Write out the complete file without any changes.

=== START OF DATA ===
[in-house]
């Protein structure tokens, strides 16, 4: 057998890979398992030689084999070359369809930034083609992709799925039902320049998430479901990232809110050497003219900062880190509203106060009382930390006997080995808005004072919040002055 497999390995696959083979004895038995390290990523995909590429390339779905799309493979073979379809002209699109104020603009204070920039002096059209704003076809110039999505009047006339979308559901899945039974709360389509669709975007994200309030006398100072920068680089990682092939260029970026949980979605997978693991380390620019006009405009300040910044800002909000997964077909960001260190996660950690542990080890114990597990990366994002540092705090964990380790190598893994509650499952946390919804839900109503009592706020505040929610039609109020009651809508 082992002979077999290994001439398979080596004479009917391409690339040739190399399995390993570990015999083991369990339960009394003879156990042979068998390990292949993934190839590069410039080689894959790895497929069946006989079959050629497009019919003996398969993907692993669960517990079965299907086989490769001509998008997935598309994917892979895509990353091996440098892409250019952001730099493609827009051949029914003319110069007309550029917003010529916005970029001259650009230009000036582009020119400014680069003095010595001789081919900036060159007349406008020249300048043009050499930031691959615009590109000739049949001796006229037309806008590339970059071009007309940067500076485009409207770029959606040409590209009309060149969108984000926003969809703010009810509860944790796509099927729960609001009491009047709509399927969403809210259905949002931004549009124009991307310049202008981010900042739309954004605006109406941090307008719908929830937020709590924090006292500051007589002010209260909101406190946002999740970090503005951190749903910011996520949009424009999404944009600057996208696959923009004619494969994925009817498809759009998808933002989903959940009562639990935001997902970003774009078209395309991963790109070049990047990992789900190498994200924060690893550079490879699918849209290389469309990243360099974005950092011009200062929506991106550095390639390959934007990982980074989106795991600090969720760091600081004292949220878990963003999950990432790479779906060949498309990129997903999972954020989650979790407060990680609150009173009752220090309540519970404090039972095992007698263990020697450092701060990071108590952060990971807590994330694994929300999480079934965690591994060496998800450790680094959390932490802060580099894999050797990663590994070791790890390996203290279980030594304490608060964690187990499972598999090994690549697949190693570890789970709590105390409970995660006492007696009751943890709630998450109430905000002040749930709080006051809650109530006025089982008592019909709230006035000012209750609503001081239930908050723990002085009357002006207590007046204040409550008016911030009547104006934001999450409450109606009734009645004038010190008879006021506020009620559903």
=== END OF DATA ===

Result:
[in-house]
């Protein structure tokens, strides 16, 4: 057998890979398992030689084999070359369809930034083609992709799925039902320049998430479901990232809110050497003219900062880190509203106060009382930390006997080995808005004072919040002055 497999390995696959083979004895038995390290990523995909590429390339779905799309493979073979379809002209699109104020603009204070920039002096059209704003076809110039999505009047006339979308559901899945039974709360389509669709975007994200309030006398100072920068680089990682092939260029970026949980979605997978693991380390620019006009405009300040910044800002909000997964077909960001260190996660950690542990080890114990597990990366994002540092705090964990380790190598893994509650499952946390919804839900109503009592706020505040929610039609109020009651809508 082992002979077999290994001439398979080596004479009917391409690339040739190399399995390993570990015999083991369990339960009394003879156990042979068998390990292949993934190839590069410039080689894959790895497929069946006989079959050629497009019919003996398969993907692993669960517990079965299907086989490769001509998008997935598309994917892979895509990353091996440098892409250019952001730099493609827009051949029914003319110069007309550029917003010529916005970029001259650009230009000036582009020119400014680069003095010595001789081919900036060159007349406008020249300048043009050499930031691959615009590109000739049949001796006229037309806008590339970059071009007309940067500076485009409207770029959606040409590209009309060149969108984000926003969809703010009810509860944790796509099927729960609001009491009047709509399927969403809210259905949002931004549009124009991307310049202008981010900042739309954004605006109406941090307008719908929830937020709590924090006292500051007589002010209260909101406190946002999740970090503005951190749903910011996520949009424009999404944009600057996208696959923009004619494969994925009817498809759009998808933002989903959940009562639990935001997902970003774009078209395309991963790109070049990047990992789900190498994200924060690893550079490879699918849209290389469309990243360099974005950092011009200062929506991106550095390639390959934007990982980074989106795991600090969720760091600081004292949220878990963003999950990432790479779906060949498309990129997903999972954020989650979790407060990680609150009173009752220090309540519970404090039972095992007698263990020697450092701060990071108590952060990971807590994330694994929300999480079934965690591994060496998800450790680094959390932490802060580099894999050797990663590994070791790890390996203290279980030594304490608060964690187990499972598999090994690549697949190693570890789970709590105390409970995660006492007696009751943890709630998450109430905000002040749930709080006051809650109530006025089982008592019909709230006035000012209750609503001081239930908050723990002085009357002006207590007046204040409550008016911030009547104006934001999450409450109606009734009645004038010190008879006021506020009620559903």